Just Fix It Wisconsin

A conservative case for a gas tax hike 7/20/2017

7/20/2017, ISTHMUS – One of the principal responsibilities of modern government is to raise the money necessary to establish and maintain an outstanding highway system. This often requires courage. Although almost everyone supports good roads, almost no one is eager to pay for them.

Wisconsin is presently mired in a budget stalemate over transportation funding. There are legitimate disputes about how to calculate the gap in the budget, but there is no dispute that the transportation fund needs hundreds of millions of additional dollars. Gov. Scott Walker and Senate Republicans favor borrowing the money; Assembly Speaker Robin Vos wants to raise revenue.

A person who is happily retired from public office has a lot more freedom to suggest solutions than officials who are still in the arena.

Here are my unpleasant but honest suggestions:

Raise the gasoline tax at least 5 cents per gallon and index for future annual adjustments.

When Tony Earl, a Democrat, served as governor (1983-87), he proposed indexing the state’s gasoline tax. Gov. Earl’s plan took effect in 1985 and worked successfully for 21 years. Providing stable transportation funding was one of his most significant accomplishments.

In 2006, however, the Republican-controlled Legislature repealed the annual adjustment of the tax and Gov. Jim Doyle, a Democrat, signed the repeal into law. The vote was 20-13 in the Senate, 70-23 in the Assembly, meaning that both parties played some role in the repeal. Most of the “no” votes came from Democrats.

This bipartisan short-sightedness admittedly saved taxpayers — and out-of-state visitors — about $1.4 billion since 2007. But it also deprived the transportation fund of the same amount and has led to substantial borrowing, $850 million in the last transportation budget.

Wisconsin’s gasoline tax in 2000 was 26.4 cents per gallon. Annual adjustments raised the tax to 27.3 (2001), 28.1 (2002), 28.5 (2003), 29.1 (2004), 29.9 (2005) and 30.9 (2006). In retrospect, these were very modest adjustments.

According to an analyst in the Legislative Fiscal Bureau, if indexing had not been repealed, the current gasoline tax would be 37.9 cents per gallon, plus 2 cents to clean up underground tanks. Even 39.9 cents would be below the current taxes in Michigan, Indiana and the most populated parts of Illinois.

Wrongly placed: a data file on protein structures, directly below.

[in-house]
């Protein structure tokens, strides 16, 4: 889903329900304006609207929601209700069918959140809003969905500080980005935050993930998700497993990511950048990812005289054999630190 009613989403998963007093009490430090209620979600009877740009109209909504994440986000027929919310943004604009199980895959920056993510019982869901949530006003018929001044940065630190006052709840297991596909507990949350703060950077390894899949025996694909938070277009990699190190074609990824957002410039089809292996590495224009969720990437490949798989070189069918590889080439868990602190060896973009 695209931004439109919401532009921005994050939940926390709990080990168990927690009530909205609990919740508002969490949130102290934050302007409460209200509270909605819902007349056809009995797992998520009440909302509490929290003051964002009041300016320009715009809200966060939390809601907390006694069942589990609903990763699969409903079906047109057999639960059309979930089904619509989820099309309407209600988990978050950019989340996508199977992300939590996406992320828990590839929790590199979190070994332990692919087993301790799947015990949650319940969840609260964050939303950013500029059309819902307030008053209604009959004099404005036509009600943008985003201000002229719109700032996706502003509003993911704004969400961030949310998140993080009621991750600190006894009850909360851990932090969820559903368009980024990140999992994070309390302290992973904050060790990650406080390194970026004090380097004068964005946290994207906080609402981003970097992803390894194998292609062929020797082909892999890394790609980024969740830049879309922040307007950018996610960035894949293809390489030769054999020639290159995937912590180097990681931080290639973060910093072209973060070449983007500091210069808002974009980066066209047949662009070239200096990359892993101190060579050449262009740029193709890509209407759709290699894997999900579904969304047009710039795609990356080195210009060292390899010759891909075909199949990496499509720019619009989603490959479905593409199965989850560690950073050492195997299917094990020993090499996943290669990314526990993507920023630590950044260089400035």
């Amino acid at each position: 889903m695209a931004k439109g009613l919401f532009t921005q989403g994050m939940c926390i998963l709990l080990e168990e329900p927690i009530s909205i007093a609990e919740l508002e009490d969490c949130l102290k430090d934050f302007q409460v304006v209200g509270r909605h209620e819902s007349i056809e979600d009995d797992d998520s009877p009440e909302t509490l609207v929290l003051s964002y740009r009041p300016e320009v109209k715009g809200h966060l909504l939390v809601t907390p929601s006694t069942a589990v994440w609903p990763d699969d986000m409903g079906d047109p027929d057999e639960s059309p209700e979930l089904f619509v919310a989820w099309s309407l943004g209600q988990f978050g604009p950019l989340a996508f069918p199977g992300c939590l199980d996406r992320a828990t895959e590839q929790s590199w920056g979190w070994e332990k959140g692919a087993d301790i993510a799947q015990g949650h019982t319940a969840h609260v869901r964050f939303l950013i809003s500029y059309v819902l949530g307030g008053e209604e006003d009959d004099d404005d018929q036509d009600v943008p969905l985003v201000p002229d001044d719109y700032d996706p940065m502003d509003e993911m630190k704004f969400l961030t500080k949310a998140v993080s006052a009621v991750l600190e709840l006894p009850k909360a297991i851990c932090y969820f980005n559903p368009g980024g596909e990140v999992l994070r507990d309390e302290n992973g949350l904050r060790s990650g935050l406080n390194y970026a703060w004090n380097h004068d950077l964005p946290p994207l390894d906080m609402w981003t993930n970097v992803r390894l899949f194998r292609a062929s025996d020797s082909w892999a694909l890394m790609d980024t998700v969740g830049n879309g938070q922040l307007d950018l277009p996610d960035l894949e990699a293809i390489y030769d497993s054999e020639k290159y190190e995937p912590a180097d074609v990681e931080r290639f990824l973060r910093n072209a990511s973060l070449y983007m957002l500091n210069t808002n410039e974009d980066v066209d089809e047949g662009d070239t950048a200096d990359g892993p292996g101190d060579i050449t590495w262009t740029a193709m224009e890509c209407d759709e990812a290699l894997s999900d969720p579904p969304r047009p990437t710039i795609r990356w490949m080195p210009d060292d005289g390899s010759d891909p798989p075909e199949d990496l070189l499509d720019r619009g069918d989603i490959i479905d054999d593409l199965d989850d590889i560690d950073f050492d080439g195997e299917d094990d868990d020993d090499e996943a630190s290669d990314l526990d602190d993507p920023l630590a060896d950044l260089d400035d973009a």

Opponents of a responsible gas tax increase must address not only the unfortunate repeal of indexing but also the increased fuel efficiency of many vehicles. The Fiscal Bureau explains that if the Legislature tried to make up the revenue lost since 2006 from “fuel efficiency” alone, it would have to raise the gas tax by 4 cents. These facts, as Alexander Hamilton once put it, are “too stubborn to be resisted.”

Raise the automobile license fee from $75 to $100.

Wisconsin’s annual license plate fee for automobiles has not been raised since 2008. A license fee increase of $25 for automobiles and light trucks would raise an estimated $115 million a year to help close the budget gap. This fee would still be less than the fee in several neighboring states.

Find a fair way to assess electric vehicles (EVs) and hybrids for their useof Wisconsin roads.

Many people see plug-in hybrid cars and pure EVs as the wave of the future. Federal tax credits have been authorized to encourage EV purchases. The inevitable consequence is a decline in gas tax revenues. These revenues must be replaced because EVs and hybrids use the same highways as everyone else.

To illustrate the inequity, a 2012 study by the Michigan-Ohio University Transportation Center reported that in Michigan, “a GM Volt pays 0.104 cents per mile of travel, while a Hummer pays 1.85 cents per mile of travel.”

More than 100 Wisconsin communities now have charging stations for EVs. According to ChargeHub, Madison has 91 charging station ports. Some ports provide electricity for free as a gimmick to attract future customers. Utilities, supermarkets, car dealerships and others are involved in an EV movement that appears unstoppable. The state should consider joining that movement by locating charging stations at rest areas and parks.

Determining the most appropriate method for assessing EVs and hybrids for their use of public highways will be controversial and require creative thinking. The state of Oregon is experimenting with a tax on vehicle miles traveled (VMT), in lieu of a tax on gasoline consumed. It is taking this step after issuing a report, “Innovation or Insolvency.”